Turkey

Executive Summary

Turkey has been an appealing market for investors over the last decade. It experienced strong economic growth on the back of the many positive economic and banking reforms it implemented between 2002 and 2007. After the global economic crisis of 2007, Turkey continued to attract substantial investment as a relatively stable emerging market with a promising trajectory of reforms and a strong, safe banking system. Over the last five years, however, economic and democratic reforms have slowed or in some cases regressed. Growth has also slowed since 2011, and in 2016 was only 2.9% – outpacing some G-20 countries but less than half its 6.1% growth in 2015, and well below Turkey’s historical average. This presents a major challenge for Turkey to meet its ambitious goal of becoming a top ten economy in the world by 2023, the centenary of the founding of the Turkish republic, not to mention providing jobs for a burgeoning population. Additionally, investor sentiment has been hit by a series of major terror attacks, the July 15, 2016 attempted coup, the uncertainty surrounding an April constitutional referendum, and the ongoing “State of Emergency.”

The Turkish market is generally under-penetrated by U.S. businesses and presents many investment opportunities due to its solid economic fundamentals, although its investment climate is increasingly mixed and worsening in some areas. Some established U.S. companies recently increased their investments in Turkey in certain sectors such as technology, consumer goods, and aerospace. However, due to the deteriorating economy and lack of predictability on the security and political front, many existing firms have held off on new investments, and only a few new firms entered the market in 2016. The most positive aspects of Turkey’s investment climate are its favorable demographics and prime geographical position, providing access to multiple regional markets. It is also an island of relative stability and growth in a turbulent region, making it a desirable location for regional operations. Turkey also has a relatively educated work force, developed infrastructure, and a resilient consumption-based economy.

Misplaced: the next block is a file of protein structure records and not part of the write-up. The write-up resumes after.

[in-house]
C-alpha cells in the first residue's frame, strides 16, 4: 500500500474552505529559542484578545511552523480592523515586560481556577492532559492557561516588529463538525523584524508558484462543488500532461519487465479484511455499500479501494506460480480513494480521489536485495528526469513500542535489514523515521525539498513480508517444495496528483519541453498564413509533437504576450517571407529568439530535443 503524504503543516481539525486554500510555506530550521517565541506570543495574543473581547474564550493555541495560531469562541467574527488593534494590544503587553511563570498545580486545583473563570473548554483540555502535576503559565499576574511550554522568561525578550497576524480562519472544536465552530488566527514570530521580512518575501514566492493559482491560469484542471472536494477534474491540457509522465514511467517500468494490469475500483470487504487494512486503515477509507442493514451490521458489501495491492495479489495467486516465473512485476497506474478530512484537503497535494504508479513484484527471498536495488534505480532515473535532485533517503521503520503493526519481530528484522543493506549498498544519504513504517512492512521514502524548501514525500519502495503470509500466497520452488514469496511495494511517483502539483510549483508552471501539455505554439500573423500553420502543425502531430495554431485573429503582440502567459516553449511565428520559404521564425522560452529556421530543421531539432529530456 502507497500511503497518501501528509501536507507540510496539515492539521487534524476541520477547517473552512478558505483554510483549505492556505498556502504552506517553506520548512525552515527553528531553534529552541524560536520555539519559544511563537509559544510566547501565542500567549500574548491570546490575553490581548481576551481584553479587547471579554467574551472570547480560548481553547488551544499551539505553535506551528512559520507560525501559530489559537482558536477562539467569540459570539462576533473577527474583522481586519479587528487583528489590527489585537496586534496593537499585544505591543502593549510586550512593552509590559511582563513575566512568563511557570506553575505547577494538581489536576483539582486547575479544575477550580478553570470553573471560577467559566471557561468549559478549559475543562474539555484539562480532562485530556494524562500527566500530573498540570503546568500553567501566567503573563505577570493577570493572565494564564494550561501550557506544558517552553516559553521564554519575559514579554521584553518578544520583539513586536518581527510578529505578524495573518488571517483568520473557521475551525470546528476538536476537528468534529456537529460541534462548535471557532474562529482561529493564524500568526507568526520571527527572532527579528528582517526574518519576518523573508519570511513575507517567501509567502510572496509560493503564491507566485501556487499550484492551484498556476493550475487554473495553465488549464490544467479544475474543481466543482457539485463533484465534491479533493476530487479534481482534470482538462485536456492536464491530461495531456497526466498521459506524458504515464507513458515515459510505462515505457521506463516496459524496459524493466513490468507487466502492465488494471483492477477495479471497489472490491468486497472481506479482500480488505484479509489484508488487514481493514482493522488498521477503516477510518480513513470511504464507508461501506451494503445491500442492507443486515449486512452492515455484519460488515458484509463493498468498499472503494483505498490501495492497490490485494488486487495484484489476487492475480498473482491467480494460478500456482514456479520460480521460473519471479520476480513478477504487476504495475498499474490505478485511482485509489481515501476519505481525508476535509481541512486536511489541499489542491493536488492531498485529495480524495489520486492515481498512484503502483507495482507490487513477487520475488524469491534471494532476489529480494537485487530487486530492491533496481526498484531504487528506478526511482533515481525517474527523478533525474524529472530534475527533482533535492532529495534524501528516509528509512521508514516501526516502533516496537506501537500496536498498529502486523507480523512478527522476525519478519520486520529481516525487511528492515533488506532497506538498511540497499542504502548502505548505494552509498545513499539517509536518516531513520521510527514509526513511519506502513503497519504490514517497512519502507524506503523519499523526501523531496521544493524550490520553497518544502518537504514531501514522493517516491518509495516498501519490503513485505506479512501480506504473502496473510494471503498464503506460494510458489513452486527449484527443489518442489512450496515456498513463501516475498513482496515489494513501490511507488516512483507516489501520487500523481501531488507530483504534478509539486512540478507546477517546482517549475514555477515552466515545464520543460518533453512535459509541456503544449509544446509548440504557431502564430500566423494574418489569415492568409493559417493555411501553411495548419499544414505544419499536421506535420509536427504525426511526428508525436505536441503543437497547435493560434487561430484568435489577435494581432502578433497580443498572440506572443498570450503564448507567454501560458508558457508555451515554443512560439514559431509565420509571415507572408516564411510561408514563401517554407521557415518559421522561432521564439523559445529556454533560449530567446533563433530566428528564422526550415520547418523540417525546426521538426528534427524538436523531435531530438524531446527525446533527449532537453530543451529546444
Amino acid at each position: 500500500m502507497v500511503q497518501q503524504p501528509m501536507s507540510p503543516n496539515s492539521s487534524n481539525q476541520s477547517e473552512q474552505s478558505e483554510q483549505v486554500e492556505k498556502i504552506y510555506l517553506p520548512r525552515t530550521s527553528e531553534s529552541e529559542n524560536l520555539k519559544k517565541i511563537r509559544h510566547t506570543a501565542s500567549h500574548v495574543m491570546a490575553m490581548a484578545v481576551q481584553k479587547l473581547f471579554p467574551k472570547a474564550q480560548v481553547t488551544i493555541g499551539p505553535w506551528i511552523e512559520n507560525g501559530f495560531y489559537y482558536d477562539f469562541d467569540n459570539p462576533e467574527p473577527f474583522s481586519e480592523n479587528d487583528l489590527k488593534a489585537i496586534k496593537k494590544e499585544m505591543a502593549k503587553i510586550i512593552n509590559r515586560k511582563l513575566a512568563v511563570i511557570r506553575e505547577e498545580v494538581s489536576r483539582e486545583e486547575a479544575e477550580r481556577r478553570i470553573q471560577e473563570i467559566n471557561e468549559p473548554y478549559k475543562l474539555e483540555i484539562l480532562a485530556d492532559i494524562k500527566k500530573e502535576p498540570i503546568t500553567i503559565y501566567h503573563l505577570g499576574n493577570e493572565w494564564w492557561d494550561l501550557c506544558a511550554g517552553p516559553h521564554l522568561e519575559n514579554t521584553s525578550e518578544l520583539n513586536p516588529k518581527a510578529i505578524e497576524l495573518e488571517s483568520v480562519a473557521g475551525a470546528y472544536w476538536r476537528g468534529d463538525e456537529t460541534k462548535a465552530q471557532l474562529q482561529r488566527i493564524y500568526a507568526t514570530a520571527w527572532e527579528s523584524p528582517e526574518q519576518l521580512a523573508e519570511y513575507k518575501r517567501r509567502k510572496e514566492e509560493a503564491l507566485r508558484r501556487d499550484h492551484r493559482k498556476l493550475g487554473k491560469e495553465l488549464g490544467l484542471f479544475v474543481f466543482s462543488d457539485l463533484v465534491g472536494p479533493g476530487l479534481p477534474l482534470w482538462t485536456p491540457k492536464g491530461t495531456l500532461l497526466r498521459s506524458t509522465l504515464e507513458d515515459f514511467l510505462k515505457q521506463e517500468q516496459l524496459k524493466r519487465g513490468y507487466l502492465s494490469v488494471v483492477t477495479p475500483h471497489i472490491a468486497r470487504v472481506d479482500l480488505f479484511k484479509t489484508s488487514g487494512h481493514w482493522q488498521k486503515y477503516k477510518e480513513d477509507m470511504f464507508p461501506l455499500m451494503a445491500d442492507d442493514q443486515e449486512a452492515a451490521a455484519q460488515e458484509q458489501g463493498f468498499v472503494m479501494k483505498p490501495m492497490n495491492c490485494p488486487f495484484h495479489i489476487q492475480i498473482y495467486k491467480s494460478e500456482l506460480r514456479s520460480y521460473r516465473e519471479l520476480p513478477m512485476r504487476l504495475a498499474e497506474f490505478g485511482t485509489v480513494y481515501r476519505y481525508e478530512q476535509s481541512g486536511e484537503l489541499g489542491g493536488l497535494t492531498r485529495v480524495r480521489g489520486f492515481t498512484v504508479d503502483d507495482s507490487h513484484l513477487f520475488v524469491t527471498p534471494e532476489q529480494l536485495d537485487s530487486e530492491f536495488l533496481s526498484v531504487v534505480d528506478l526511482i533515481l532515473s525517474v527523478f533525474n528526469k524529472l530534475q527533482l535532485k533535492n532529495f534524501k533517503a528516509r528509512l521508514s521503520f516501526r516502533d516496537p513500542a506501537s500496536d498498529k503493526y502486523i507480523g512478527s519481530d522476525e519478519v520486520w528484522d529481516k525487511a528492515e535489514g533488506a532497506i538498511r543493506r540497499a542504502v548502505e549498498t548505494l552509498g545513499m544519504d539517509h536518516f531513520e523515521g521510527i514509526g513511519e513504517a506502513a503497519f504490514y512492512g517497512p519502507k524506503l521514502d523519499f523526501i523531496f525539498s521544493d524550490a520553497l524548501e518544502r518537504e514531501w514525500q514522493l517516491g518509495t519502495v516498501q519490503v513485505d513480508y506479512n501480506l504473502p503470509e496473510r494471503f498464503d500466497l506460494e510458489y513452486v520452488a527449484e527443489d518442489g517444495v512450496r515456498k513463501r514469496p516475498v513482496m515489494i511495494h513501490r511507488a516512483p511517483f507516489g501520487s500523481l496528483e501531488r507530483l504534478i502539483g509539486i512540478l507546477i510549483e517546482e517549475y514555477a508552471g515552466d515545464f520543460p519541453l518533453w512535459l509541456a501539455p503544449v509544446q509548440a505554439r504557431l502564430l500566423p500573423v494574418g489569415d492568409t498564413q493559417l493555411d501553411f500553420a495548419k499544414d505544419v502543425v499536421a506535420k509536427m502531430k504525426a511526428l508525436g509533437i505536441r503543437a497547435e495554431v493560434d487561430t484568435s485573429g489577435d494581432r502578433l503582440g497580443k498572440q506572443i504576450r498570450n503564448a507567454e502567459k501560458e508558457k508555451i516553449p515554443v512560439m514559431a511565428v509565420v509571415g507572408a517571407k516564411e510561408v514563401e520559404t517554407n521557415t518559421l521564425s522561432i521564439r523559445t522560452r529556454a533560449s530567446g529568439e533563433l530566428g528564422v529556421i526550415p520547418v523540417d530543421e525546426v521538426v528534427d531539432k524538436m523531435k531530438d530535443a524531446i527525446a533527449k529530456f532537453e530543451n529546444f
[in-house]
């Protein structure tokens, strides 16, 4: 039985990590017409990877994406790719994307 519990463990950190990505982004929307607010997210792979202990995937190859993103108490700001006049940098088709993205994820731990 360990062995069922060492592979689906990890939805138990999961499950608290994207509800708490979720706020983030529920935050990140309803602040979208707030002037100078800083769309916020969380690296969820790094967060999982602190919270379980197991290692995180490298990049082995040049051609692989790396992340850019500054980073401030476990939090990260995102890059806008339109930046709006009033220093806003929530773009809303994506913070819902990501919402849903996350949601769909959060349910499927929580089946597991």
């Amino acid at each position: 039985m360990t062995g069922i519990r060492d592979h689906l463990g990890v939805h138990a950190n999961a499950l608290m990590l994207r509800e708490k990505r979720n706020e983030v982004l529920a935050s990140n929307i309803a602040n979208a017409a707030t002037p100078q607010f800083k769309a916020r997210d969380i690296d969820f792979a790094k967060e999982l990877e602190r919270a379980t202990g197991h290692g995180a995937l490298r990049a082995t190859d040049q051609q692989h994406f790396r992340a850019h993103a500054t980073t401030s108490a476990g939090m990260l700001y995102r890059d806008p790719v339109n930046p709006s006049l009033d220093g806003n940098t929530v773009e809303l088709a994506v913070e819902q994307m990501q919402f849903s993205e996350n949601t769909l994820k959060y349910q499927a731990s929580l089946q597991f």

The most negative aspects of Turkey’s investment climate are geopolitical risk and widespread concern over the deterioration of the rule of law and security environment. Many international observers remain concerned about transparency, corruption, and reduced judicial independence. Over the past year, especially after the July 15 coup attempt, the government marginalized critics, confiscated over 850 companies worth $10 billion on terrorism charges, and purged over 100,000 civil servants. The political focus on transitioning to a presidential system, renewed questions over the future of the EU-Turkey relations, the tense security situation, and continuing “State of Emergency” are expected to negatively affect consumer confidence and investor spending going forward.

Key issues to watch include whether or not Turkey finally makes progress on needed structural economic reforms. In order to do so, government officials will need to make difficult political choices to liberalize the market to align with the goal of modernizing Turkey’s EU Customs Union agreement, itself potentially impacted by worsening relations with the EU. Another key issue to watch is the government’s push to require manufacturing and data localization in many sectors, but particularly pharmaceutical and IT. Other issues include tax reform and the worsening independence of the courts and the Central Bank. Turkey’s hosting of three million refugees and political tensions with Russia and EU countries will also create additional economic burdens on the country.

Table 1

Measure Year Index/Rank Website Address
TI Corruption Perceptions Index 2016 75 of 175 http://www.transparency.org/
research/cpi/overview
World Bank Report “Ease of Doing Business” 2017 69 of 190 doingbusiness.org/rankings
Global Innovation Index 2016 42 of 128 https://www.globalinnovationindex.org/
analysis-indicator
U.S. FDI in partner country ($M USD, stock positions) 2015 $5 billion https://www.bea.gov/
World Bank GNI per capita 2015 $9,950 http://data.worldbank.org/
indicator/NY.GNP.PCAP.CD
Investment Climate Statements
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